Designing basic deadbeat escapement

Discussion in 'Clock Construction' started by Knas, Feb 7, 2017.

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  1. Knas

    Knas New Member

    Feb 7, 2017
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    Hello

    I'm new to this forum. I'm trying to design a basic 30 tooth deadbeat escapement but i'm having some issues finding consistent and complete information. I'm trying to make a basic cad drawing and was going to follow up making a brass prototype to verify my design. This is coincidentally *not* for a clock or watch but i am using the escapement in a mechanical design intended to advance a perforated tape 4mm per pallet cycle and it needs to have zero (or near zero) cumulative error. I figured a escapement design would be the easiest way of achieving this with near-perfect accuracy. Any information highly appreciated!

    Thanks

    Knas
     
  2. Tinker Dwight

    Tinker Dwight Registered User

    Oct 11, 2010
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    I don't think you'll be to happy using a deadbeat escapement.
    Your advancing requires an exact diameter wheel to advance
    the tape.
    It is better to us pawls that are linear in motion.
    The advance of tape over a wheel depends on the thickness
    of the tape. Tape laying flat and push with a ratcheting
    action is more accurate.
    The deadbeat as you've suggested is simple. The pallets follow
    a circular path for the locking surfaces.
    The pallets need to be a little less than 1/2 the spacing between the
    teeth. In a clock, we usually set them to 40-45%.
    The teeth on the escapement wheel need to have a backwards rake
    to clear both the exit pallet and entrance pallet.
    A ratchet wheel and a pawl to push it is more consistent. In order to
    get a deadbeat to work it has to have a drop for clearance.
    The pawl and ratchet has 0 drop and can be driven from a crank.
    What problem are you having.
    Tinker Dwight
     
  3. Knas

    Knas New Member

    Feb 7, 2017
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    So what i'm trying to do can be seen here; https://vimeo.com/144454867

    It seems to me that this works really well, the main issue i'm having is that the pallets are not designed right so there's an in-between position where the wheel can spin freely which can cause major problems some times. It took me quite some time just to make it work as well as it does thus i was hoping to find a thorough description of how to properly design the escapement bottoms-up.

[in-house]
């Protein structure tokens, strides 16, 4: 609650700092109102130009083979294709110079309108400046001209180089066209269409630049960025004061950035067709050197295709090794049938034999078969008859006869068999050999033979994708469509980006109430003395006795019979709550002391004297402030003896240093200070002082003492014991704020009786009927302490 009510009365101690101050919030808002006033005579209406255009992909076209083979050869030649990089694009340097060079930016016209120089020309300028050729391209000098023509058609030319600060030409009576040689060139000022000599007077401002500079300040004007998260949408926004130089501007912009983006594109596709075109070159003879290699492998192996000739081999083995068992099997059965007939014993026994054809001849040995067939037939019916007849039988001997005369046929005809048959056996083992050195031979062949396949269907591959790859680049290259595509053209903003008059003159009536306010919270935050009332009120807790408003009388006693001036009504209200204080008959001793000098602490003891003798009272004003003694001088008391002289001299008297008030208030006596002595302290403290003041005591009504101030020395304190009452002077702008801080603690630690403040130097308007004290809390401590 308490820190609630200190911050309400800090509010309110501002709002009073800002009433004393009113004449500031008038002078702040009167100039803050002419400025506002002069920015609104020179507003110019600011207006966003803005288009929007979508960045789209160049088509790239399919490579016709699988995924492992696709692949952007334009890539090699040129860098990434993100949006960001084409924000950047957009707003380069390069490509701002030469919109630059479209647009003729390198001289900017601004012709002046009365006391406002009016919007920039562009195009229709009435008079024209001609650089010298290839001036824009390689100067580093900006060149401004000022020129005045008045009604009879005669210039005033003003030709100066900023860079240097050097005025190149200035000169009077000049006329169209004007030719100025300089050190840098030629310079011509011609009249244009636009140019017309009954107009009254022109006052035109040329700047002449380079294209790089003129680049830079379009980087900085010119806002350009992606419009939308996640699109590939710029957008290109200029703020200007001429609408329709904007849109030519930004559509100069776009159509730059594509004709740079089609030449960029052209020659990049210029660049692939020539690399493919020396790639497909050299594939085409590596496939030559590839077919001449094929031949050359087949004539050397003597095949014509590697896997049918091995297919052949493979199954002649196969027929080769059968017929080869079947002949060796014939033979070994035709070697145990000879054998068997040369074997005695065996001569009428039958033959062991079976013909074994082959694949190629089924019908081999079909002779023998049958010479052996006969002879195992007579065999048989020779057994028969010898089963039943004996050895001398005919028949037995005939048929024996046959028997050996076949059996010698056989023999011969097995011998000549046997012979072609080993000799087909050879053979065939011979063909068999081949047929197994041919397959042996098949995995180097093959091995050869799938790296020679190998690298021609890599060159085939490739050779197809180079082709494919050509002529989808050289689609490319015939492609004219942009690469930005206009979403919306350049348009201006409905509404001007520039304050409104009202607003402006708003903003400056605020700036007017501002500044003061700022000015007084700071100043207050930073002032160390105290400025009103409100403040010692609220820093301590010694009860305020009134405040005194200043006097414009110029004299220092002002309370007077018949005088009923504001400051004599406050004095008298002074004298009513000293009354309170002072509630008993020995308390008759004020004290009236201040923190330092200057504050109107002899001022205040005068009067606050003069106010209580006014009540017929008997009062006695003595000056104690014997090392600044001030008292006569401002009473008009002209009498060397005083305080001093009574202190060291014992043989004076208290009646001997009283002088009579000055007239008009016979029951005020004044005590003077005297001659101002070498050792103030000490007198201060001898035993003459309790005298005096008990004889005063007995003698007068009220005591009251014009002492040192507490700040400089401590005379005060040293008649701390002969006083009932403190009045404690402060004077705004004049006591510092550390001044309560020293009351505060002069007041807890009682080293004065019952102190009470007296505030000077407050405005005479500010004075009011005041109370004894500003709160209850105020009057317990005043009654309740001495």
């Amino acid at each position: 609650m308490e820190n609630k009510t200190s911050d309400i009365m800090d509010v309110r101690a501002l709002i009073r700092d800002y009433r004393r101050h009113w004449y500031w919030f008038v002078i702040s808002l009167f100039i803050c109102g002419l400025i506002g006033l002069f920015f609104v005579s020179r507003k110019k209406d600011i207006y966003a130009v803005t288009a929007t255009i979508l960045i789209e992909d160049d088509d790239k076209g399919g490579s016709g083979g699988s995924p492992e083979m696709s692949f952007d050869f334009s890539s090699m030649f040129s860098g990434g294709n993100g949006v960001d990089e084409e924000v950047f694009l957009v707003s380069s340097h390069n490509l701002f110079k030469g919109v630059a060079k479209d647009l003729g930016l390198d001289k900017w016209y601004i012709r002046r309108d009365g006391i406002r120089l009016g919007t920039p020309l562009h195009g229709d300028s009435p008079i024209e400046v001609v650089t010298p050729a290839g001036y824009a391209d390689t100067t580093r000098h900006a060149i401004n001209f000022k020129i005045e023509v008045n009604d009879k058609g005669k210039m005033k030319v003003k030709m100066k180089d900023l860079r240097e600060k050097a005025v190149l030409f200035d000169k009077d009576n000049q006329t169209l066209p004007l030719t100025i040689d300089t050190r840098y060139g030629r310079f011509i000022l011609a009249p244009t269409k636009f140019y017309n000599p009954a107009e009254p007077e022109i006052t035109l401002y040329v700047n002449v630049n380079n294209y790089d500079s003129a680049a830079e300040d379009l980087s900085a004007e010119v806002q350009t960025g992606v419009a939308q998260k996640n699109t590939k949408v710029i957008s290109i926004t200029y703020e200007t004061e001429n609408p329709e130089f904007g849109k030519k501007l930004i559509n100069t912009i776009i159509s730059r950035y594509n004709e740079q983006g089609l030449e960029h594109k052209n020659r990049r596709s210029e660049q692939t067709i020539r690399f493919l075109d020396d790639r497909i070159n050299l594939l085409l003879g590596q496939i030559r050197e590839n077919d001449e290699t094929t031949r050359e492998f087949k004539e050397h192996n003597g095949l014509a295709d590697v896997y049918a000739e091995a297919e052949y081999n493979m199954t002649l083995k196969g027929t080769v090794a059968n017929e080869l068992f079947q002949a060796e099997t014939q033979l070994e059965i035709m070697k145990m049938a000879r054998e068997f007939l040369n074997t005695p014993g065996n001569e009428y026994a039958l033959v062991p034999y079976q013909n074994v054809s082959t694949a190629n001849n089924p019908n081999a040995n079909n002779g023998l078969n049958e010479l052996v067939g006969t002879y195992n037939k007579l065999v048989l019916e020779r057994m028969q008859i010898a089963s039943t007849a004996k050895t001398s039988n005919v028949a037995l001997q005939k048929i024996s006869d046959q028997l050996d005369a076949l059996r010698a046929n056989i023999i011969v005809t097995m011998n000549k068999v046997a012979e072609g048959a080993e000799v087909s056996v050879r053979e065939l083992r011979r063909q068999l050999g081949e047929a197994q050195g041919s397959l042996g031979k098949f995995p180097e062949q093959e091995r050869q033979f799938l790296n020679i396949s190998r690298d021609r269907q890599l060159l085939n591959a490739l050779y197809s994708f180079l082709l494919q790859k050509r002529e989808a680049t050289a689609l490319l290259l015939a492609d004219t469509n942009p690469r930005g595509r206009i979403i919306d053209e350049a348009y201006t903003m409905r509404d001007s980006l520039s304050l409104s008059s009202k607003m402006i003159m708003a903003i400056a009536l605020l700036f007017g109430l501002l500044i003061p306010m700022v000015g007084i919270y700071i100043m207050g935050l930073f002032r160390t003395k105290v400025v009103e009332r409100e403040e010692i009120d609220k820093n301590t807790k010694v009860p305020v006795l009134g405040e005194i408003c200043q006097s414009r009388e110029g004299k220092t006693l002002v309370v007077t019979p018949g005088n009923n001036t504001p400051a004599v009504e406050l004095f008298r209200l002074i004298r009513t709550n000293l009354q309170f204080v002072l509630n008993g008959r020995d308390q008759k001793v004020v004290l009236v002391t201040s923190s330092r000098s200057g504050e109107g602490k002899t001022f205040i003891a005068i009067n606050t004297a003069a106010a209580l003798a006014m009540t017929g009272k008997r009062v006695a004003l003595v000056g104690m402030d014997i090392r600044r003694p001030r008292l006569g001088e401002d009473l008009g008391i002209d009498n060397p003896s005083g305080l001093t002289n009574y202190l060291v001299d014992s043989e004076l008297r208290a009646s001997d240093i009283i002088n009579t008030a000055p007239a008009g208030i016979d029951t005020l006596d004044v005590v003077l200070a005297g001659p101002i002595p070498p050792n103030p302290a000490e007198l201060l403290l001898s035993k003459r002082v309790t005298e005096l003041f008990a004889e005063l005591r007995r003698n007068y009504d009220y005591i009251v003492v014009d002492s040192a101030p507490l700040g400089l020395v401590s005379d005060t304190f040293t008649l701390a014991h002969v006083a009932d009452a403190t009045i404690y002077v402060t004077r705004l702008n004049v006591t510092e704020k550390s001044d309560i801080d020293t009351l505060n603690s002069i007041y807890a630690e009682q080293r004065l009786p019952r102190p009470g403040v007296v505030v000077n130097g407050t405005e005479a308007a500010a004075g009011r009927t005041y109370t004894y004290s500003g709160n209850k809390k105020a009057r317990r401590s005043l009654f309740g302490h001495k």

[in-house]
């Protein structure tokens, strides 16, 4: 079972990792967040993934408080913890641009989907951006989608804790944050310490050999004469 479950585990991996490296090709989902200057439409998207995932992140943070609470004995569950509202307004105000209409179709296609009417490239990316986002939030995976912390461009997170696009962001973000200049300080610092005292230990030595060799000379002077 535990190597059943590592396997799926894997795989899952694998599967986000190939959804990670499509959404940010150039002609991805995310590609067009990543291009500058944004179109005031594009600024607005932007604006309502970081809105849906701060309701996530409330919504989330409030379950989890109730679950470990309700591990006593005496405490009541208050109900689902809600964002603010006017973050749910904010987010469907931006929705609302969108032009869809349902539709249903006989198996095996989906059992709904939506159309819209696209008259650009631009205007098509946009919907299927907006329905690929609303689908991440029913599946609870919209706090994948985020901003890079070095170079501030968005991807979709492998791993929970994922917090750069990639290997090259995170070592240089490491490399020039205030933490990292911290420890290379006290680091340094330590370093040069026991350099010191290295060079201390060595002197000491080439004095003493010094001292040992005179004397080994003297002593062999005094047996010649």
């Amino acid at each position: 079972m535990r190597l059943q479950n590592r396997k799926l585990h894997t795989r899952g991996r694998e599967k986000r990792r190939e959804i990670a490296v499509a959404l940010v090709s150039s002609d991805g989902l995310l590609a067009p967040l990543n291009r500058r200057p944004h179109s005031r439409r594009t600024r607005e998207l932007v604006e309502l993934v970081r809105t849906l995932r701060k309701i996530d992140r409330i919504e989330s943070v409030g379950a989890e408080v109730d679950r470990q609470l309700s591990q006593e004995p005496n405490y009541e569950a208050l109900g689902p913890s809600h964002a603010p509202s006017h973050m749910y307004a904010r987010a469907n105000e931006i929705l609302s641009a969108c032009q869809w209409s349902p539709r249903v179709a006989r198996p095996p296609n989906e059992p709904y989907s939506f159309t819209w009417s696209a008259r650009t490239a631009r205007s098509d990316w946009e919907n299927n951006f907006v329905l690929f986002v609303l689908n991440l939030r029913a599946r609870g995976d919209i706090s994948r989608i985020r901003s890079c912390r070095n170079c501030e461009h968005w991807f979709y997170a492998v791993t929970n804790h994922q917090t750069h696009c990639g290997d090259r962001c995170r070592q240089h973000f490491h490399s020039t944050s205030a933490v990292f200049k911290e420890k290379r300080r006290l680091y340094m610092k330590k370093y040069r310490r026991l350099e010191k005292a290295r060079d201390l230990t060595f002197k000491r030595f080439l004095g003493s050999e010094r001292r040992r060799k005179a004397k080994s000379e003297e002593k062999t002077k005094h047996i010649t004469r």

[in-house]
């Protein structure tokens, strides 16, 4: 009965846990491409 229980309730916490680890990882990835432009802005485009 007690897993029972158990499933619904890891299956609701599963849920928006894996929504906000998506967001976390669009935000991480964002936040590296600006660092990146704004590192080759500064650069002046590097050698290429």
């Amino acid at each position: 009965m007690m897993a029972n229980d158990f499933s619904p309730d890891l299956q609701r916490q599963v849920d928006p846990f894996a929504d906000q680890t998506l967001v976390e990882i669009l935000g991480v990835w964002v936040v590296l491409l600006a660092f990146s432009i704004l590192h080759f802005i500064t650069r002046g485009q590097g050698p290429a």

The parts are machine cut so the size should be more or less dead on (cut with a cnc-router right now, i might go for plasma or water jet in the future) - but i guess you're right that there could be cumulative errors after a few hundred turns or so? I thought i'd use this design since clocks are generally very exact devices (my dad was a clockmaker). How would the ratchet be more beneficial? Also, as can be seen in the video i'm using the downwards motion of the machine in question in order to advance the tape - this is something i'd like to keep doing, not sure how i would do this with the ratchet?

    Many Thanks!

    Knas
     
  4. Tinker Dwight

    Tinker Dwight Registered User

    Oct 11, 2010
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    You need to make the pallets longer. Not much just enough to make it stop on each
    rock of the anchor.
    You may have issues with the straight escape wheel teeth.
    They need to have a bout a 15-20 degree rake opposite
    the direction of rotation. The amount depends on the amount of over travel.
    I wasn't able to view the video because of the machine I'm on right now.
    I'll look at it later when I have a different machine.
    Tinker Dwight
     
  5. Tinker Dwight

    Tinker Dwight Registered User

    Oct 11, 2010
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    I just looked at the video. The pallets are tapered, unlike a clock that has
    impulse faces. I see no reason that it shouldn't otherwise work.
    The locking surfaces need to follow an exact circle of the arbor.
    The exit needs to be 1/2 of a tooth radius larger than the entrance
    for the LOCK surface.
    You may need to make them both slightly smaller radius arc to compensate for
    the width of the teeth tips ( maybe 2-5% smaller ). The anchors arbor needs
    to be mounted such that the average radius of the two lock surfaces
    forms a circle that passes mid way between two of the teeth on the wheel.
    They need to be long enough that as one drops off the other, it lands on a
    lock surface and not missing the end. It only needs to be a small amount
    ( maybe 1/16 inch longer ).
    Tinker Dwight
     
  6. LaBounty

    LaBounty Registered User
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    Aug 29, 2002
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    Hi Knas-

    Click Here for an article which includes laying out a deadbeat escapement.

    Good luck with it!
     
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